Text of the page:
We are grateful for all the hard work that Ruby has done by being a pioneer in cultivating the LGBT community in San Antonio. We admire her drive and heart!

The first national convention of the League of United Latin American Citizens (LULAC) took place in Corpus Christi, Texas in 1929.  Brad Veloz, a native of Corpus Christi and a LULAC member is a Vietnam Veteran with the U.S. Navy. He retired from the federal government after 32 years of public service.  Two years ago, he and his partner of 40 years, Mike Rodriguez, were featured in a Freedom to Marry TV ad. The campaign, organized by “Familia es Familia” targeted Texas as one of the last states that refused to recognize same-sex marriages.
Veloz, has been vocal about equal rights for the LGBTQ community since he heard Cesar Chavez speak out on the subject. In 1987, he and Rodriguez were living in the nation’s capital when they helped organize the March on Washington.  Amid a tremendous turnout, he was moved when the Latino civil rights icon urged LGBT people to stop living in the shadows. Encouraged, Veloz came out to supportive friends, family and co-workers. Veloz’ history of activism includes serving as board member for the National Latino Lesbian and Gay Organization (LLEGO), and the Gay and Lesbian Hispanics Unidos (GLHU). Veloz has also served as co-chair of the San Antonio Lesbian and Gay Assembly (SALGA), and the Esperanza Peace and Justice Center. Presently, he serves as secretary of LGBTQ LULAC Council 22198 Orgullo de San Antonio.

This year at the 88th LULAC National Convention which takes place in San Antonio from July 4 to July 8, Veloz’ LGBTQ LULAC Council will host workshops entitled, Queer Brown Voices: Personal Narratives of Latino/a Activism and LULAC Texas Civil Rights Affirmation: Building an LGBTQ Inclusive & Healthy State.  In addition, the council will be hosting the LULAC Orgullo de San Antonio Reception for the LGBT community in San Antonio.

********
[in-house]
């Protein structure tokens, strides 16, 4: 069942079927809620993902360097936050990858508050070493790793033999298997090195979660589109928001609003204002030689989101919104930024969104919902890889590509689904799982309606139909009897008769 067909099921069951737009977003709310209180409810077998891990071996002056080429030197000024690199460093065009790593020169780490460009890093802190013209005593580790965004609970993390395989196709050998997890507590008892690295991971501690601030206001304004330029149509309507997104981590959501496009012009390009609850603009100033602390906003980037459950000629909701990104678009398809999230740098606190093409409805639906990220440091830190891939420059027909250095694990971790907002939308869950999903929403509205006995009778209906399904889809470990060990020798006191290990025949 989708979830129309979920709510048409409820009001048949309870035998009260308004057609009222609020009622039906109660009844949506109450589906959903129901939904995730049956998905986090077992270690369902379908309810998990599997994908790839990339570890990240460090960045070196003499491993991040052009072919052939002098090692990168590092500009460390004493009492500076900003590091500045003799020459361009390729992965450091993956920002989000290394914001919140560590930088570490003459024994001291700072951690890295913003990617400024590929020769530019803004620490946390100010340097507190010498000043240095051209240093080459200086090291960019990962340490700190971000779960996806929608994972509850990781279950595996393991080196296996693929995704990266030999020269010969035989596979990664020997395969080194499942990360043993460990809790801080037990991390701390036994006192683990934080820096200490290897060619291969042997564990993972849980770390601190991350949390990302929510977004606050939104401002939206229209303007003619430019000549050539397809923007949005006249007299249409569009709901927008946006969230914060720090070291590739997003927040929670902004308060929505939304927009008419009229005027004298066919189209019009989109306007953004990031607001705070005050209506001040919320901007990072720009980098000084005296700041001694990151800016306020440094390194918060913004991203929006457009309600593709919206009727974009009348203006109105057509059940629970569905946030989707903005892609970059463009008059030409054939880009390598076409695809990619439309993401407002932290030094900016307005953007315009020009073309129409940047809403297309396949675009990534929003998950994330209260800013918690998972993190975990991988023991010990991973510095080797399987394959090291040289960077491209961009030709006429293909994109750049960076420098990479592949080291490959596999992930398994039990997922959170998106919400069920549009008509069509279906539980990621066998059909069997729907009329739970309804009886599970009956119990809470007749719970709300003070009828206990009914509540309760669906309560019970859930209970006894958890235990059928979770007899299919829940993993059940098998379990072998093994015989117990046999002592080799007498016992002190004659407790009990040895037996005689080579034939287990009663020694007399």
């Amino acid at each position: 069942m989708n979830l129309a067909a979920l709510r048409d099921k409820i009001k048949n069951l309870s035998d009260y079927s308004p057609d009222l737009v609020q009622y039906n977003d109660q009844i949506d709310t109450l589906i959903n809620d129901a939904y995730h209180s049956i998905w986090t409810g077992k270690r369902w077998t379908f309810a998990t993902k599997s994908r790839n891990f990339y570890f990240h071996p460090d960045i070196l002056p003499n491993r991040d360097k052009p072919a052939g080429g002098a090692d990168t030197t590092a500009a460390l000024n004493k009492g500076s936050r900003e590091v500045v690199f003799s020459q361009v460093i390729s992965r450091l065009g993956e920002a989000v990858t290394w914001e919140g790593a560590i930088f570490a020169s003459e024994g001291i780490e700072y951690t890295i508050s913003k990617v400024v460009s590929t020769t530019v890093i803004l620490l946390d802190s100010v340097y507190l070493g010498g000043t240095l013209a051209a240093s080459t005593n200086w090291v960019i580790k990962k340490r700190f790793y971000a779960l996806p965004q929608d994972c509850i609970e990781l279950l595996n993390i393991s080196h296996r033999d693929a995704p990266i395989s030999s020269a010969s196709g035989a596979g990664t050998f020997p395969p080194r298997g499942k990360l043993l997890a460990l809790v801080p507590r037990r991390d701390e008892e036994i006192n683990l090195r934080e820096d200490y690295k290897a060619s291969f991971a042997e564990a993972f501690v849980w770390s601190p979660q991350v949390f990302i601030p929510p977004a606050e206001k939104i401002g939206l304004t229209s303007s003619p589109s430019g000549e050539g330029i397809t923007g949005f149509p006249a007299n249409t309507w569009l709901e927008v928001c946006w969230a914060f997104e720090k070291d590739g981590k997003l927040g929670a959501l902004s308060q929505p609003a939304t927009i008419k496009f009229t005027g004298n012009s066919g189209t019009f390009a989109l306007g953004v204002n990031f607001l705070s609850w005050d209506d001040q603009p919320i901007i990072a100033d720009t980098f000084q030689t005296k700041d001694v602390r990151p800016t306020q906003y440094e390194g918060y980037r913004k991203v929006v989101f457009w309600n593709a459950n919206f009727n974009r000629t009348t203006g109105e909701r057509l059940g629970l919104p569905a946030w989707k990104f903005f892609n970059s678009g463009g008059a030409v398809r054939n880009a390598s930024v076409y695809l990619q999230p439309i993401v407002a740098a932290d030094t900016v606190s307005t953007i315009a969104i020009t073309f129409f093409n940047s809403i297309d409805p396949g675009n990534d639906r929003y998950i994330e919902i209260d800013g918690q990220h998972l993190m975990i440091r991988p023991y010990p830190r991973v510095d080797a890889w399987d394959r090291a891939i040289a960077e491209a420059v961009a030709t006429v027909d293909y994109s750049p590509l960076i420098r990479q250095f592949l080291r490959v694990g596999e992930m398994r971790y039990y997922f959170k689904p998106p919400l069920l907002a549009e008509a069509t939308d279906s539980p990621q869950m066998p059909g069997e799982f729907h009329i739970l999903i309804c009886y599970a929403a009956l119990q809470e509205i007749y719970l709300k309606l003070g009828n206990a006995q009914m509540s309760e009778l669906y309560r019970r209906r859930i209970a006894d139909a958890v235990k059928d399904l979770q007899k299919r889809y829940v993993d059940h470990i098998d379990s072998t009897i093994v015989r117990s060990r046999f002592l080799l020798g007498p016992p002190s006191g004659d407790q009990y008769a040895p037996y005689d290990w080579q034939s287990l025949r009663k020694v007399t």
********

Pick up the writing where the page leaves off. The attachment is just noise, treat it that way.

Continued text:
The advertising market has come a long way from the days of print media and bus advertisements. Over the past few years, accepting the importance of social media marketing has not only become required but has become vital to the viability of businesses. While many still hang on to more traditional avenues such as TV commercials and print advertising, the market has shifted to become more focused on social media platforms and their marketing advantages. Now the question is: If every company is promoting on social media, what differentiates them all?

One word: Content.

With the market becoming saturated by paid social media advertising, it is good content that differentiates and attracts the attention of users that businesses can use to generate buzz and in turn, expand its consumer base. Many companies make the mistake of putting a great deal of their advertising budget into amplification of their content and less into the content. This is where companies fail to understand the inner workings of social media. They expand their reach with amplification but they are still showing uninspired content, which will not create the results that they hoped.

The amazing thing is that with tactical and subtle amplification, good content can become great content and help grow businesses organically. The key is to create a lot of quality content and use subtle amplification, e.g. proper hashtags, to help allocate the attention of social media users to the business’ page. Using this technique is most efficient because it provides value to users, brings people to your page organically, and doesn’t require the business having to try and sell to non-customers.

Need help with your social media strategy? We are experts in creating the right content for your business. Contact us for a free 30 minute consultation at

Abi Zapote was born in Mexico and immigrated to the United States in 1997 at the age of 6.  Since then, she has proudly called Texas home and has committed herself to bettering the lives of the Latino community by getting involved in social justice issues across the state. Her passion for civic engagement and government led her to enroll at the University of Texas at Dallas where she received a B.A. in political science. During her time at UT Dallas, Abi got involved with LULAC and began advocating for the rights of DREAMer students on campuses across Texas.

In 2015, Abi was elected as the National Vice President for Young Adults and is currently helping expand the mission of Collegiate LULAC to reach more college students across the United States. In this role, Abi testified at the Texas Legislature in opposition to SB 4 and helped rally hundreds of college students to participate in LULAC advocacy days on Capitol Hill.

When not tirelessly fighting for college students and young adults, Abi is the National Executive Director for Latinos for a Secure Retirement, where she provides guidance to Latinos on retirement issues and is a voice for disenfranchised elderly Latinos. Although she now lives in Washington, DC, Abi will return to Texas and join LULAC at the 88th annual National Convention in San Antonio, Texas July 4th-8th. For more information, visit